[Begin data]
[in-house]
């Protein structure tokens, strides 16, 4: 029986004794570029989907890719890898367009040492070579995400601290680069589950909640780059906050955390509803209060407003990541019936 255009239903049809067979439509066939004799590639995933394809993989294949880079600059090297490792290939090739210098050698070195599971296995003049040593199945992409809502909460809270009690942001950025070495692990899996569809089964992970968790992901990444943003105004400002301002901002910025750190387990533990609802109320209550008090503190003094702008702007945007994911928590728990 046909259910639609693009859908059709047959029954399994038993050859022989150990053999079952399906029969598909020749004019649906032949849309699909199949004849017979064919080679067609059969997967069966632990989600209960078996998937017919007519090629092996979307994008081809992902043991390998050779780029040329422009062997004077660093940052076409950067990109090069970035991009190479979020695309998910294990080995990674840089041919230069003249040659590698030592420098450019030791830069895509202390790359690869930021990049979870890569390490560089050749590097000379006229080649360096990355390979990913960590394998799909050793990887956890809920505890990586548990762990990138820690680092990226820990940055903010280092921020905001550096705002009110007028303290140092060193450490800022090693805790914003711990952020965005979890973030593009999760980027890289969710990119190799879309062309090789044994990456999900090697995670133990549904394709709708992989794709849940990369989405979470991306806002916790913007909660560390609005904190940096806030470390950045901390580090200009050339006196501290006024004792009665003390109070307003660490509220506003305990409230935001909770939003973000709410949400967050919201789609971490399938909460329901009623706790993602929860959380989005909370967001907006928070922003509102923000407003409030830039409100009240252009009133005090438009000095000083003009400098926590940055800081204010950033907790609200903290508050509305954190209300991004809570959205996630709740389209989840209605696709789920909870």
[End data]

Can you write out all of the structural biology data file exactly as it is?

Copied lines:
[in-house]
């Protein structure tokens, strides 16, 4: 029986004794570029989907890719890898367009040492070579995400601290680069589950909640780059906050955390509803209060407003990541019936 255009239903049809067979439509066939004799590639995933394809993989294949880079600059090297490792290939090739210098050698070195599971296995003049040593199945992409809502909460809270009690942001950025070495692990899996569809089964992970968790992901990444943003105004400002301002901002910025750190387990533990609802109320209550008090503190003094702008702007945007994911928590728990 046909259910639609693009859908059709047959029954399994038993050859022989150990053999079952399906029969598909020749004019649906032949849309699909199949004849017979064919080679067609059969997967069966632990989600209960078996998937017919007519090629092996979307994008081809992902043991390998050779780029040329422009062997004077660093940052076409950067990109090069970035991009190479979020695309998910294990080995990674840089041919230069003249040659590698030592420098450019030791830069895509202390790359690869930021990049979870890569390490560089050749590097000379006229080649360096990355390979990913960590394998799909050793990887956890809920505890990586548990762990990138820690680092990226820990940055903010280092921020905001550096705002009110007028303290140092060193450490800022090693805790914003711990952020965005979890973030593009999760980027890289969710990119190799879309062309090789044994990456999900090697995670133990549904394709709708992989794709849940990369989405979470991306806002916790913007909660560390609005904190940096806030470390950045901390580090200009050339006196501290006024004792009665003390109070307003660490509220506003305990409230935001909770939003973000709410949400967050919201789609971490399938909460329901009623706790993602929860959380989005909370967001907006928070922003509102923000407003409030830039409100009240252009009133005090438009000095000083003009400098926590940055800081204010950033907790609200903290508050509305954190209300991004809570959205996630709740389209989840209605696709789920909870």